Stalin directed the Red Army to move rapidly in a broad front into Germany because he did not believe the Western Allies would hand over territory they occupied, while he made the overriding objective capturing Berlin. After successfully capturing Eastern Prussia, three Red Army fronts converged on the heart of Eastern Germany, with one of the last pitched battles of the war putting the Soviets at the virtual gates of Berlin. By April 24, Berlin was encircled by elements of two Soviet fronts, one of which had begun a massive shelling of the city on April 20 that would not end until the city's surrender. On April 30, Hitler and Eva Braun committed suicide, after which Soviet forces found their remains, which had been burned at Hitler's directive. German forces surrendered a few days later. Some historians argue that Stalin delayed the last final push for Berlin by two months in order to capture other areas for political reasons, which they argue gave the Wehrmacht time to prepare and increased Soviet casualties (which exceeded 400,000), though this is contested by other historians. Despite the Soviets' possession of Hitler's remains, Stalin did not believe that his old nemesis was actually dead, a belief that remained for years after the war. Stalin also later directed aides to spend years researching and writing a secret book about Hitler's life for his own private reading that reflected Stalin's prejudices, including an absence of criticism of Hitler for his treatment of Jews.
Fending off the German invasion and pressing to victory over Nazi Germany in the World War II required a tremendous sacrifice by the Soviet Union (more than any other country in human history). Soviet military casualties totaled approximately 35 million (official figures 28.2 million) with approximately 14.7 million killed, missing or captured (official figures 11.285 million). Although figures vary, the Soviet civilian death toll probably reached 20 million. Millions of Soviet soldiers and civilians disappeared into German detention camps and slave labor factories, while millions more suffered permanent physical and mental damage. Economic losses, including losses in resources and manufacturing capacity in western Russia and Ukraine, were also catastrophic. The war resulted in the destruction of approximately 70,000 Soviet cities, towns and villages. Destroyed in that process were 6 million houses, 98,000 farms, 32,000 factories, 82,000 schools, 43,000 libraries, 6,000 hospitals and thousands of kilometers of roads and railway track.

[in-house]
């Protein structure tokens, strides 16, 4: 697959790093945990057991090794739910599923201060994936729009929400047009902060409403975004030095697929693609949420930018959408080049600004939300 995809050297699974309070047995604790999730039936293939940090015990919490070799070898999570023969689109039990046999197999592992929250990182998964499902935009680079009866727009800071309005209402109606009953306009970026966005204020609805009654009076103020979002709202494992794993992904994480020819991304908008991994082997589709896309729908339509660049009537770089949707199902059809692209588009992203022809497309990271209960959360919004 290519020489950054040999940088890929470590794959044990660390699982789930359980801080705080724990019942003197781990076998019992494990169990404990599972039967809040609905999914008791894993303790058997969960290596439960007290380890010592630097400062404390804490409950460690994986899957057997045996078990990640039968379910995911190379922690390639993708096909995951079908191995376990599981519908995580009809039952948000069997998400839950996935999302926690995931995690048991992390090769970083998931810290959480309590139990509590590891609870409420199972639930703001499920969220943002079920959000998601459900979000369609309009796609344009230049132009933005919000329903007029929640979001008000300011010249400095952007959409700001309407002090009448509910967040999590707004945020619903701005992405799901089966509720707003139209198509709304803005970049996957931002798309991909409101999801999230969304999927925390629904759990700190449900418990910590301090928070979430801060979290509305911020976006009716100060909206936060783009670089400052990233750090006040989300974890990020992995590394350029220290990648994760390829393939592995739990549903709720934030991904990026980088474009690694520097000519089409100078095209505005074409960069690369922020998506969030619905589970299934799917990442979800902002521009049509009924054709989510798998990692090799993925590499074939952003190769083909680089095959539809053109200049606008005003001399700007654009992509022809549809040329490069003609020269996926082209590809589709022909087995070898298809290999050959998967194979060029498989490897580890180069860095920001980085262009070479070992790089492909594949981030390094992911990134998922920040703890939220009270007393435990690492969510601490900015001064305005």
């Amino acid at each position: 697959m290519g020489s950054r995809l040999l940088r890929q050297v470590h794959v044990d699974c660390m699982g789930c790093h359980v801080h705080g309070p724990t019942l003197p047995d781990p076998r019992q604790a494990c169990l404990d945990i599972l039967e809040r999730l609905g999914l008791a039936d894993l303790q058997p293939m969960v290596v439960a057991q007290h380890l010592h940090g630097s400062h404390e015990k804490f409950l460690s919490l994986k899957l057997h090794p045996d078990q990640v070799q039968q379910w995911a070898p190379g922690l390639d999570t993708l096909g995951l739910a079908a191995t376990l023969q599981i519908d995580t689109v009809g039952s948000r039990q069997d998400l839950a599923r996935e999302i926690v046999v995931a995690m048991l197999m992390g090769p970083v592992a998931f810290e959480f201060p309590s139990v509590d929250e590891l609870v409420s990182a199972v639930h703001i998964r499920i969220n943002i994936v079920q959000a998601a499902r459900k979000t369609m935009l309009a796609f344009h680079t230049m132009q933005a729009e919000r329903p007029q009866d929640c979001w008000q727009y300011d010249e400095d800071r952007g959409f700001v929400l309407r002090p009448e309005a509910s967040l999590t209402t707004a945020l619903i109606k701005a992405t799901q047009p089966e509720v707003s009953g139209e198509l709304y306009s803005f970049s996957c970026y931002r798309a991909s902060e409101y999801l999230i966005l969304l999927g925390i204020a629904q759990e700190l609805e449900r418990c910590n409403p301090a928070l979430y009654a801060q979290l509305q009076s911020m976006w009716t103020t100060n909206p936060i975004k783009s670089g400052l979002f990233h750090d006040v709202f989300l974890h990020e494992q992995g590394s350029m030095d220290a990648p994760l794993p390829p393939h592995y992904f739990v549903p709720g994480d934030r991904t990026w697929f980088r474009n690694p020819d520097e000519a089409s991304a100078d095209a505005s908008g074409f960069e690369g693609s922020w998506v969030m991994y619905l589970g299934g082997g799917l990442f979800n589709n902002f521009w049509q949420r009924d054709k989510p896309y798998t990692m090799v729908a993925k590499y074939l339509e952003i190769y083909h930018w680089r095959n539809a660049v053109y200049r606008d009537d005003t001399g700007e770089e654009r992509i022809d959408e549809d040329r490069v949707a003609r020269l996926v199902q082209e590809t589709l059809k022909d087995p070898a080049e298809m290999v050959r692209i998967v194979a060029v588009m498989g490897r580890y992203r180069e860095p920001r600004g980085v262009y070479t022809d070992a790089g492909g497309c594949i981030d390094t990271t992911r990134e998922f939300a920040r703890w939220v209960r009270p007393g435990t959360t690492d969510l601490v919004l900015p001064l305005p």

Questionable tactics[edit | edit source]
After taking around 300,000 Polish prisoners in 1939 and early 1940, NKVD officers conducted lengthy interrogations of the prisoners in camps that were, in effect, a selection process to determine who would be killed. On March 5, 1940, pursuant to a note to Stalin from Lavrenty Beria, the members of the Soviet Politburo (including Stalin) signed an order to execute 25,700 Polish POWs, labeled "nationalists and counterrevolutionaries", kept at camps and prisons in occupied western Ukraine and Belarus. This became known as the Katyn massacre. Major-General Vasili M. Blokhin, chief executioner for the NKVD, personally shot 6,000 of the captured Polish officers in 28 consecutive nights, which remains one of the most organized and protracted mass murders by a single individual on record During his 29 year career Blokhin shot an estimated 50,000 people, making him ostensibly the most prolific official executioner in recorded world history.
Stalin personally told a Polish general requesting information about missing officers that all of the Poles were freed, and that not all could be accounted because the Soviets "lost track" of them in Manchuria. After Polish railroad workers found the mass grave, the Nazis used the massacre to attempt to drive a wedge between Stalin and the other Allies, including bringing in a European commission of investigators from twelve countries to examine the graves. In 1943, as the Soviets prepared to retake Poland, Nazi Propaganda Minister Joseph Goebbels correctly guessed that Stalin would attempt to falsely claim that the Germans massacred the victims. As Goebbels predicted, the Soviets had a "commission" investigate the matter, falsely concluding that the Germans had killed the POWs. The Soviets did not admit responsibility until 1990.